On Fri, 07 Jan 2005 19:48:04 GMT, Gerald Lafreniere

<ge***************@apollomachine.com> wrote:

{

float F=123.456000;

F*=1000; // Actually I used a for loop F*=10 three times.

printf("%f\n", F);

}

This will produce something like 123456.00XXXX, where XXXX are garbage

digits. Why is this happening, and how do I get rid of it? (using Dev-C++

with Mingw3.2 [gcc])

A float probably only has 24 bits of mantissa (since you specify the

platform, I'm pretty certain that's what it has). That's only 6 full

digits, which is what are printed correctly. The %f in printf, giving

no precision has a default of 6 characters after the decimal point,

which is why you are seeing those extra digits.

If you used %g, that will trim trailing zeros and defaults to a

precision of 6 digits total, which would represent it as just 123456.

Note that float values passed into printf (and its cousins) are extended

to type double (51 bits of precision on the x86 with gcc), there is no

modifier to say "this was a float value originally (in my opinion an

omission in the spec.). If you need extra precision, you can use type

double instead of float.

See the C specification paragraph 7.19.6.1 (it's actually fprintf there,

but it describes the formats allowed and what they do). Or since you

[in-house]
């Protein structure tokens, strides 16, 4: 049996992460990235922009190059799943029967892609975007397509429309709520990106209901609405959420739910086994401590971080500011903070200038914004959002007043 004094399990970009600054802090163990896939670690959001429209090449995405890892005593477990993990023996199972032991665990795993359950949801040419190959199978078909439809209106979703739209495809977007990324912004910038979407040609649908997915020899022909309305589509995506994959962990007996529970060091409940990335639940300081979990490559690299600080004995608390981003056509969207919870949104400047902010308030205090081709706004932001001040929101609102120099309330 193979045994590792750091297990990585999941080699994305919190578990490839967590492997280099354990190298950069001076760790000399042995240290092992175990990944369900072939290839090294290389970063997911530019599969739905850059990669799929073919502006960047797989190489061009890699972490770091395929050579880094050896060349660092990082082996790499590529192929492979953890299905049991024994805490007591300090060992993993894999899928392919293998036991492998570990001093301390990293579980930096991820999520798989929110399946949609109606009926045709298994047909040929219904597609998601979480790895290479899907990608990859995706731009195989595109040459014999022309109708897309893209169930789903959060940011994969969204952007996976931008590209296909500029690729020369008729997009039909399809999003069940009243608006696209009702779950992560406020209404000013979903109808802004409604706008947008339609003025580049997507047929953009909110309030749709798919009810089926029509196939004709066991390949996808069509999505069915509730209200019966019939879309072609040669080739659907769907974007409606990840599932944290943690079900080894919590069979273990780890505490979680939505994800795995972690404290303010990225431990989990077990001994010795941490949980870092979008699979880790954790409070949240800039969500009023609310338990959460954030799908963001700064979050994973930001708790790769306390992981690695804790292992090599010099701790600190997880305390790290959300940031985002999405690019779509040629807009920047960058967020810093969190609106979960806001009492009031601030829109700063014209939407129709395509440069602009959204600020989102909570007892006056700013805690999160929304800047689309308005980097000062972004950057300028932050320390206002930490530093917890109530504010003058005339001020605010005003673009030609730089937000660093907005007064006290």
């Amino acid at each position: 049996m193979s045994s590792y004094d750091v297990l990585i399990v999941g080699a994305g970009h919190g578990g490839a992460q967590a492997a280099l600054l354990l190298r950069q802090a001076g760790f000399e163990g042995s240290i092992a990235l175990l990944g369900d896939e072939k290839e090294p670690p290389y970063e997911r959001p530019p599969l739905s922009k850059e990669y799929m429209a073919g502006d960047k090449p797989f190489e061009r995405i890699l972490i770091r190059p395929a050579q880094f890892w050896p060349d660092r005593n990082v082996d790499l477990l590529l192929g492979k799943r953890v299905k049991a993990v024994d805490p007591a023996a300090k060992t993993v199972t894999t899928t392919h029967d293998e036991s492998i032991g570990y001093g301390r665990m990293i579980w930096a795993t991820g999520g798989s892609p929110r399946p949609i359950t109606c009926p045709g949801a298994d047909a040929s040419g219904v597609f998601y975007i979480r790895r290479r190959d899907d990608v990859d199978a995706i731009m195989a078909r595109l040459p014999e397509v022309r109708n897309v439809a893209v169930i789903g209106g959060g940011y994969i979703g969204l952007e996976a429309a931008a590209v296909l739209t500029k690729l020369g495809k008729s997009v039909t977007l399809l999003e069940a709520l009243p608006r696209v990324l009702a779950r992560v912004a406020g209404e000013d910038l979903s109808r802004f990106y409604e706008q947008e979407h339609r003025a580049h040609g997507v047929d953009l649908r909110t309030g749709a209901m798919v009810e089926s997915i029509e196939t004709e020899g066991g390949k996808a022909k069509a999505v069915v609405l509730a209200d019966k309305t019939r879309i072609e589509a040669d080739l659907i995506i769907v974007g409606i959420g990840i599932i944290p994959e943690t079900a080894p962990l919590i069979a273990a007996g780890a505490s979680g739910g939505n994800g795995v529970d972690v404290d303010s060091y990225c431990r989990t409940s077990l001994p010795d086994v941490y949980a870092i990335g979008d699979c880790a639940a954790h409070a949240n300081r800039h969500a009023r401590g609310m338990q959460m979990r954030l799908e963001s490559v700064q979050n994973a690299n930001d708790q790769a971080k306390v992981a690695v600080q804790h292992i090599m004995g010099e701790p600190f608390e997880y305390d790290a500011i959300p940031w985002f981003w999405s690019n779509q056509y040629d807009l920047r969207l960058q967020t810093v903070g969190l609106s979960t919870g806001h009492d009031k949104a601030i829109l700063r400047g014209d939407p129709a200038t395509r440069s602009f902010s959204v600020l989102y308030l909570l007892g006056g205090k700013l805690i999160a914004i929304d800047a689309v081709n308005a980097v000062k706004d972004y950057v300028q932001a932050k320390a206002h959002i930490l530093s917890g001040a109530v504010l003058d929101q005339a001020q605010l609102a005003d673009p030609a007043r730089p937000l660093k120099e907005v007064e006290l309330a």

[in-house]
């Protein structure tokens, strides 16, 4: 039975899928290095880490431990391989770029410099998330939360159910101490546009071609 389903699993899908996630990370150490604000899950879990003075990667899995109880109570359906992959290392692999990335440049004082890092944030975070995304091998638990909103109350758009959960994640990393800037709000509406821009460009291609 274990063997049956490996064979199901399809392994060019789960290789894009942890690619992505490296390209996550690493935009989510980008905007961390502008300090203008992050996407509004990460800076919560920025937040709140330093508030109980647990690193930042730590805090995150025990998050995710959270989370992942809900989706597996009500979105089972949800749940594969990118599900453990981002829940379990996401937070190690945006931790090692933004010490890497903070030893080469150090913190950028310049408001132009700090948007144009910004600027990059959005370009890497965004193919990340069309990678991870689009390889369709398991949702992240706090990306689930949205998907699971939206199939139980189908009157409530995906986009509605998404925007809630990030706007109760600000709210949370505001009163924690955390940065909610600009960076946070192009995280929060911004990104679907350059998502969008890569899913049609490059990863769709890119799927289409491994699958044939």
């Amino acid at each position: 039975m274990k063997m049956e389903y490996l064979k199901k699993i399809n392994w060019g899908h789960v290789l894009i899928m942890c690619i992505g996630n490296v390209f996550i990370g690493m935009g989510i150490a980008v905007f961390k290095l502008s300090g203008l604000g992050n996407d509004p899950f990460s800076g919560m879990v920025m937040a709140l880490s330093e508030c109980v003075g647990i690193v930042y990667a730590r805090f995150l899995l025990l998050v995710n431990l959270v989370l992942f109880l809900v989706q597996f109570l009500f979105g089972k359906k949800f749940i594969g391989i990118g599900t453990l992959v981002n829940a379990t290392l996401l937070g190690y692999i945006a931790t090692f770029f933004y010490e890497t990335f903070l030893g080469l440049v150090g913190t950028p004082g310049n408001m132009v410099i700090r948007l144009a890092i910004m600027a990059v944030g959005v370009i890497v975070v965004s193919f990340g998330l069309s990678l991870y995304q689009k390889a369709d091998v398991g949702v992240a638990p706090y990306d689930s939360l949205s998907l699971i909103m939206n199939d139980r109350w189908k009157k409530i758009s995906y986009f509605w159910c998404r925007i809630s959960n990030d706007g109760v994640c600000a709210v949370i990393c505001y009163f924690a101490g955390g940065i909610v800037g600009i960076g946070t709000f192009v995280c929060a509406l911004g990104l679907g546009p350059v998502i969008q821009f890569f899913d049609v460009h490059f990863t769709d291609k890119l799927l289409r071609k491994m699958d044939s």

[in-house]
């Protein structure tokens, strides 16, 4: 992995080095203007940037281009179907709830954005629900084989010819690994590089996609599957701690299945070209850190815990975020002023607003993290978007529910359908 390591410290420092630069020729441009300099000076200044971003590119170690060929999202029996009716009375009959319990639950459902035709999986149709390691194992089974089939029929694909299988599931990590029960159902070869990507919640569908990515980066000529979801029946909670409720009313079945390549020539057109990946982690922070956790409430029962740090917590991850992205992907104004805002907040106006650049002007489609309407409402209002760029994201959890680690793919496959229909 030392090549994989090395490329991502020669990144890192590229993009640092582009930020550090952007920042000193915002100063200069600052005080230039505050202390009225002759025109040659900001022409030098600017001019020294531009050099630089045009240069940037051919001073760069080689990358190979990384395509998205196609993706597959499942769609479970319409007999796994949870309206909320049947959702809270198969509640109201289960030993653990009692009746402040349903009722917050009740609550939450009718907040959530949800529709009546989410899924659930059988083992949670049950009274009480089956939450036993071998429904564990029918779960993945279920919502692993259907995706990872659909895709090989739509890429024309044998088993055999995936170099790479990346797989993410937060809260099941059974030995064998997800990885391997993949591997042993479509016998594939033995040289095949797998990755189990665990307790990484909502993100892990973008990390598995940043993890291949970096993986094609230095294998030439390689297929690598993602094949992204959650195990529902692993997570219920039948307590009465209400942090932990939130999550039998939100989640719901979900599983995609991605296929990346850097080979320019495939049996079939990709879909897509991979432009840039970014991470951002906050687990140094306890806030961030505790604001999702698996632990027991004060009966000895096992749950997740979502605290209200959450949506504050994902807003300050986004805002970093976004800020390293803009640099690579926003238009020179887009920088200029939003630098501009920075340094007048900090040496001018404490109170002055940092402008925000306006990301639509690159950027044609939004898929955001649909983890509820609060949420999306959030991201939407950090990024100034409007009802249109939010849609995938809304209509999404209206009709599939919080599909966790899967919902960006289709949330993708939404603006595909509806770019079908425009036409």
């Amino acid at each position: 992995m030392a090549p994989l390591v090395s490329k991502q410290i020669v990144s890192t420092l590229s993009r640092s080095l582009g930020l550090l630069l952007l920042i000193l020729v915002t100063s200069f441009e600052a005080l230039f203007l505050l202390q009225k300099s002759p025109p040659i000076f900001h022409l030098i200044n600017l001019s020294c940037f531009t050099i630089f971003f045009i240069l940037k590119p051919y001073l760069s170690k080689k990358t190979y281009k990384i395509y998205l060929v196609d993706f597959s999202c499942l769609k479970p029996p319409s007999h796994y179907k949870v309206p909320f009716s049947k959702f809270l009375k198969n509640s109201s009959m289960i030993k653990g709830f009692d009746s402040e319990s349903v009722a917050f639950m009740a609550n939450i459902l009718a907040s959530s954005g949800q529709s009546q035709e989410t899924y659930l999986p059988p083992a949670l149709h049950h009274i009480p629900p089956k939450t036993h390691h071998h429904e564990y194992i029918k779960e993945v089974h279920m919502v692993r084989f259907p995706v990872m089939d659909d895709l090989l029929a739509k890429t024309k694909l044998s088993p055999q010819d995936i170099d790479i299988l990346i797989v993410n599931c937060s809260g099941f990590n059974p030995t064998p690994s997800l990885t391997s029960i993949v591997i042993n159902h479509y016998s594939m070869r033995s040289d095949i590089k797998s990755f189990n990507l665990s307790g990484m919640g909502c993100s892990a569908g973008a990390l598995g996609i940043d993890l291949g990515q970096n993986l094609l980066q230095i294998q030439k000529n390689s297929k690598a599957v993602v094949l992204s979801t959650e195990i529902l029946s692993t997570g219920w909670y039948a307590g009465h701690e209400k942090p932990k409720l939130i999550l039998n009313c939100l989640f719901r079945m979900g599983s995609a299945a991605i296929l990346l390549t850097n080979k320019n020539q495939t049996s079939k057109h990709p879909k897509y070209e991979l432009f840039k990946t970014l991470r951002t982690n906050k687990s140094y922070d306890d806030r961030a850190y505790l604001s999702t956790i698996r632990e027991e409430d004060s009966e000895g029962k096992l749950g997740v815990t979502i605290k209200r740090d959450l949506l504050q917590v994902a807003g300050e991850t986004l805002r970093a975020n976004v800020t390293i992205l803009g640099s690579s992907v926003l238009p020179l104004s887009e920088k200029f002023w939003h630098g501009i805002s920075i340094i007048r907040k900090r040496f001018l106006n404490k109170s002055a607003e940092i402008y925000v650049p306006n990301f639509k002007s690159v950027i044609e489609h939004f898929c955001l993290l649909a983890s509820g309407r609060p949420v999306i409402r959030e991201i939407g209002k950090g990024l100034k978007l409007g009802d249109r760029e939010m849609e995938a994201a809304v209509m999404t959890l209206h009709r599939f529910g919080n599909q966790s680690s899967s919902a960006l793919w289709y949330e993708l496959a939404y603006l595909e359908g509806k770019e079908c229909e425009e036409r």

are running Mingw you may be able to do info gcc and search for printf,

or do man printf, to give you the same information.

If you want to see how many bits are represented by each type, look in

header float.h for your platform. The one on my system define values:

/* Radix of exponent representation */

#define FLT_RADIX 2

/* Number of base-FLT_RADIX digits in the significand of a float */

#define FLT_MANT_DIG 24

/* Number of decimal digits of precision in a float */

#define FLT_DIG 6

/* Addition rounds to 0: zero, 1: nearest, 2: +inf, 3: -inf, -1: unknown */

#define FLT_ROUNDS 1

/* Difference between 1.0 and the minimum float greater than 1.0 */

#define FLT_EPSILON 1.19209290e-07F

/* Minimum int x such that FLT_RADIX**(x-1) is a normalised float */

#define FLT_MIN_EXP (-125)

/* Minimum normalised float */

#define FLT_MIN 1.17549435e-38F

/* Minimum int x such that 10**x is a normalised float */

#define FLT_MIN_10_EXP (-37)

/* Maximum int x such that FLT_RADIX**(x-1) is a representable float */

#define FLT_MAX_EXP 128

/* Maximum float */

#define FLT_MAX 3.40282347e+38F

/* Maximum int x such that 10**x is a representable float */

#define FLT_MAX_10_EXP 38

The same sort of thing with DBL instead of FLT for double variables, and

with LDBL for long double (these are specified -- the macros, not the

precise values -- in the C specification).

The C specification is available to buy from ANSI, go to

http://webstore.ansi.org/ansidocstore
and search for 9899. You probably don't want to buy the ISO version

(US$183 or $278), get the ANSI one for $18 as a PDF. The two Corrigenda

are free (both also PDF). I make a lot of reference to it.

Unfortunately the previous (1989) standard is not available

electronically.

Chris C